Author Topic: Brushless Motor Explained  (Read 1776 times)

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Offline Mario Turcot

  • Posts: 1228
Brushless Motor Explained
« on: January 24, 2020, 12:17 PM »
I found that video interesting.

What do you think, should we pay more for something that cost less to produce?
Mario

Offline phase3

  • Posts: 17
Re: Brushless Motor Explained
« Reply #1 on: March 16, 2020, 10:25 PM »
Thanks for posting. It's an older post, but I'm a newer forum member, so I've just watched the video.

My opinionated answer to your question: Nope.

But the brushless motors apparently allow the batteries to last longer, when compared with similar torque outputs for brush vs brushless motor. Long-lasting batteries with enough torque for the tool to do the job, that means the previously unmet need is there. For me, the economics is only guesses, because I'm assuming the more expensive (NdFeB?) rare-earth magnets would be used in the brushless motors to allow for the sufficient torque, and that those magnets are these days inexpensive enough that their extra cost isn't significantly impacting the total cost of a motor.

I'm from an I/T background, and the extra charge reminds me of the era when laptops went through eras of glossy and matte displays. There was an upcharge for the other style, but simply depended on which era we were in, not at all on economics of manufacture. (And at the moment I'm using a laptop that I love but a glossy display which I can't stand.) I'll leave out vendors from this example, to avoid a distraction to the thread topic.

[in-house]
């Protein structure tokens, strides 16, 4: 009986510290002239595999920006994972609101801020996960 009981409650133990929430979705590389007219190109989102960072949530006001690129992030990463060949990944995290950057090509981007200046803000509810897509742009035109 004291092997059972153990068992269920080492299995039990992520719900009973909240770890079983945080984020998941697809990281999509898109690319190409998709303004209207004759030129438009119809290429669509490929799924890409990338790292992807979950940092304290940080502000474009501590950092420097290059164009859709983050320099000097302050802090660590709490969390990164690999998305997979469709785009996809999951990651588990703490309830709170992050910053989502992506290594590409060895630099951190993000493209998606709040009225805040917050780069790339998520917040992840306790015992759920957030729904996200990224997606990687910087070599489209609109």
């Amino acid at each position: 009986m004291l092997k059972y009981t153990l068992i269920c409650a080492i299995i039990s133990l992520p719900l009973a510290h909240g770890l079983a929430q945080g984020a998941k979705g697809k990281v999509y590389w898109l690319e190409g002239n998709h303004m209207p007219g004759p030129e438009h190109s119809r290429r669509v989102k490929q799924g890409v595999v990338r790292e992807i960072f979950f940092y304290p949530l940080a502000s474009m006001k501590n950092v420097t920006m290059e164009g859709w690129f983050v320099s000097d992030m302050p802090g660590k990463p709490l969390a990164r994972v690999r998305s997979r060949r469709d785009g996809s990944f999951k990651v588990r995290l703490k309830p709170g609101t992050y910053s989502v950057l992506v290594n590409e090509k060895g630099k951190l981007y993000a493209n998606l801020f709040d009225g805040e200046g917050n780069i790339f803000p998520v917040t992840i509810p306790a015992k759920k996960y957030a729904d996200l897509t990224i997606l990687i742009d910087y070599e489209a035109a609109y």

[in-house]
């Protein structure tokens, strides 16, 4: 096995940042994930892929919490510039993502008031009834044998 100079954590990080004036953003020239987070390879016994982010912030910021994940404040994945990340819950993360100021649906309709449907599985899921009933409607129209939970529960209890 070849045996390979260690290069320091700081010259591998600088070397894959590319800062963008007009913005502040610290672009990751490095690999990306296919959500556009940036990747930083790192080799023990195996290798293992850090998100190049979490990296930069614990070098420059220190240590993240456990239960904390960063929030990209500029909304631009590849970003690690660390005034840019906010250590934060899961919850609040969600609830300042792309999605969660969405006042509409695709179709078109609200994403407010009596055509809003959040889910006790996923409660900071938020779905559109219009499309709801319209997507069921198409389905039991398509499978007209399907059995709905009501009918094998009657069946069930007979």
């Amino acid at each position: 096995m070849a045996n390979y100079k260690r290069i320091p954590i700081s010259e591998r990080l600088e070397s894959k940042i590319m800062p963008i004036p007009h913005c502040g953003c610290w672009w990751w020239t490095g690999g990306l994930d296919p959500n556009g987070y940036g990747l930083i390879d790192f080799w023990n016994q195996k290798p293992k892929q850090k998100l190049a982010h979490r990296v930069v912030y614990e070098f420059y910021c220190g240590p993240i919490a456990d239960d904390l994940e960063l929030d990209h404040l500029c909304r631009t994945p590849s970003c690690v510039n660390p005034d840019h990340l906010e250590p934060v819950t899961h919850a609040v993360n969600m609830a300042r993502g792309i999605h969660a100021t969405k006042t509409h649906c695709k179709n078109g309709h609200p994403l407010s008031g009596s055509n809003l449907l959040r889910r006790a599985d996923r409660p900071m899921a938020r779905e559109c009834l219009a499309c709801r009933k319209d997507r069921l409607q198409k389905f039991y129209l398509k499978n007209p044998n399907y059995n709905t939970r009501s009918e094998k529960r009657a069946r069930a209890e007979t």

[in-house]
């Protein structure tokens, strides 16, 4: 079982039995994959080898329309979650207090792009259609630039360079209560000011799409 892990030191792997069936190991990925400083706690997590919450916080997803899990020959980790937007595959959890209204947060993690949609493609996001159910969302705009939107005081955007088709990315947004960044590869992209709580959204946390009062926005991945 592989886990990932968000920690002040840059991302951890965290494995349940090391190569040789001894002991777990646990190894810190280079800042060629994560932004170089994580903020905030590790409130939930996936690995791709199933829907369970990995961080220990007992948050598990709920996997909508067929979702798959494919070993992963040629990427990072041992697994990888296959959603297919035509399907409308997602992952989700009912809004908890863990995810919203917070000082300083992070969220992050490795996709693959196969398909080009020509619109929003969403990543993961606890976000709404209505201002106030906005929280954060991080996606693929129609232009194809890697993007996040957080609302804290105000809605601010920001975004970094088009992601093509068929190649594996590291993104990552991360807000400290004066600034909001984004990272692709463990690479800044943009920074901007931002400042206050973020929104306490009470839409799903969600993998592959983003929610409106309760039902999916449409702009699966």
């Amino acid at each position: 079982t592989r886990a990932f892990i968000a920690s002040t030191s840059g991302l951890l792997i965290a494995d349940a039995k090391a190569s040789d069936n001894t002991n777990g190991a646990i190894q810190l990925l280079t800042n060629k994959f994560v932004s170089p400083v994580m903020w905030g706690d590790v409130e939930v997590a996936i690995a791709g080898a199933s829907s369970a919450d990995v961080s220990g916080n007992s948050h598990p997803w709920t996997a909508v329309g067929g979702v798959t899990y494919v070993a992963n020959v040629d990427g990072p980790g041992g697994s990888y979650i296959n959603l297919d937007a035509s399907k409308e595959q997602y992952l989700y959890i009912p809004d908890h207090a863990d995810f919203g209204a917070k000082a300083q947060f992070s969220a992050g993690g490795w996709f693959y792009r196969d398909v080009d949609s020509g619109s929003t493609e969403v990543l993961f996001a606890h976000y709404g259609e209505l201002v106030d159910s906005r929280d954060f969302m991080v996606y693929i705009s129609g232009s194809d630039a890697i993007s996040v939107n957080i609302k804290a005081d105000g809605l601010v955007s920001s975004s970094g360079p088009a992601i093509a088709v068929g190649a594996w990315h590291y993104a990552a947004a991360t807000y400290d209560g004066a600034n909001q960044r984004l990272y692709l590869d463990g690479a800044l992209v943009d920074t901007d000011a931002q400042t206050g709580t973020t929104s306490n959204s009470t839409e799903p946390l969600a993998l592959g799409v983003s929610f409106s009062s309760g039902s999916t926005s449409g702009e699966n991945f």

I liked most of the video, though I'm going to have to go watch it again to get the detail of the part needing to be multiples of 2n and so I can see why.

Peter

Offline Cheese

  • Posts: 7674
Re: Brushless Motor Explained
« Reply #2 on: March 16, 2020, 11:09 PM »
But the brushless motors apparently allow the batteries to last longer, when compared with similar torque outputs for brush vs brushless motor. Long-lasting batteries with enough torque for the tool to do the job, that means the previously unmet need is there. For me, the economics is only guesses, because I'm assuming the more expensive (NdFeB?) rare-earth magnets would be used in the brushless motors to allow for the sufficient torque, and that those magnets are these days inexpensive enough that their extra cost isn't significantly impacting the total cost of a motor.

To get back to the beginning, Milwaukee released the very first cordless drill in the early sixties. It was tethered to a lead-acid battery that was connected to a 6' umbilical cord. It was cordless in the sense that it could be carried out to the job site and it didn't need to be hooked up to 120V service. However, it did have a short run time and it needed to be recharged several times a day. That was the best that existed at the time.

Then came the NiCad batteries in the 80's.
Then the LIon batteries in the 90's.
And then finally the brushless technology that changed the way in which we work every day of our lives. That has been the over riding change that has changed every work habit in our life.

The cordless Sawzall, the miter saw, the circular saw, the chainsaw, the concrete wet saw have all become viable cordless alternatives because of the brushless motor and the LIon batteries. These are changes that have significantly changed the way in which we work.